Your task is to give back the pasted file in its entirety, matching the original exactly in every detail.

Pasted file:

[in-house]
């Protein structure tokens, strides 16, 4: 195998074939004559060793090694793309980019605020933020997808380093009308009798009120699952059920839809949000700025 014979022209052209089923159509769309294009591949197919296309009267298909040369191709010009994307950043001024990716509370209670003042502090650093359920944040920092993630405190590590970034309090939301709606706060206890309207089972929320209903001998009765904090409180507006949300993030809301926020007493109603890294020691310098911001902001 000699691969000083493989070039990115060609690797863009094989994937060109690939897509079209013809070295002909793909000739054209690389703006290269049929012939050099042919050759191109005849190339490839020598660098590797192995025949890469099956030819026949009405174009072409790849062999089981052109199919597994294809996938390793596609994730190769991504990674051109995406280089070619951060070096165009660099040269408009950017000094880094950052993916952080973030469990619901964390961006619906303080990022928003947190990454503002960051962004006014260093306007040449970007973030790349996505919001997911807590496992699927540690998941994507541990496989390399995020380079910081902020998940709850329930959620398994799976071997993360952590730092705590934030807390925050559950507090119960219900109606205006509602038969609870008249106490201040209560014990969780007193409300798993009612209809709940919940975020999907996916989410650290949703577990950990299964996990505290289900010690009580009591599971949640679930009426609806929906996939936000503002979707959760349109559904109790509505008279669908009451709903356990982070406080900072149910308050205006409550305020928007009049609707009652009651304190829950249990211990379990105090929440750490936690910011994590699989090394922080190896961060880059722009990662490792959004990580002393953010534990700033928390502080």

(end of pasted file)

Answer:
[in-house]
């Protein structure tokens, strides 16, 4: 195998074939004559060793090694793309980019605020933020997808380093009308009798009120699952059920839809949000700025 014979022209052209089923159509769309294009591949197919296309009267298909040369191709010009994307950043001024990716509370209670003042502090650093359920944040920092993630405190590590970034309090939301709606706060206890309207089972929320209903001998009765904090409180507006949300993030809301926020007493109603890294020691310098911001902001 000699691969000083493989070039990115060609690797863009094989994937060109690939897509079209013809070295002909793909000739054209690389703006290269049929012939050099042919050759191109005849190339490839020598660098590797192995025949890469099956030819026949009405174009072409790849062999089981052109199919597994294809996938390793596609994730190769991504990674051109995406280089070619951060070096165009660099040269408009950017000094880094950052993916952080973030469990619901964390961006619906303080990022928003947190990454503002960051962004006014260093306007040449970007973030790349996505919001997911807590496992699927540690998941994507541990496989390399995020380079910081902020998940709850329930959620398994799976071997993360952590730092705590934030807390925050559950507090119960219900109606205006509602038969609870008249106490201040209560014990969780007193409300798993009612209809709940919940975020999907996916989410650290949703577990950990299964996990505290289900010690009580009591599971949640679930009426609806929906996939936000503002979707959760349109559904109790509505008279669908009451709903356990982070406080900072149910308050205006409550305020928007009049609707009652009651304190829950249990211990379990105090929440750490936690910011994590699989090394922080190896961060880059722009990662490792959004990580002393953010534990700033928390502080």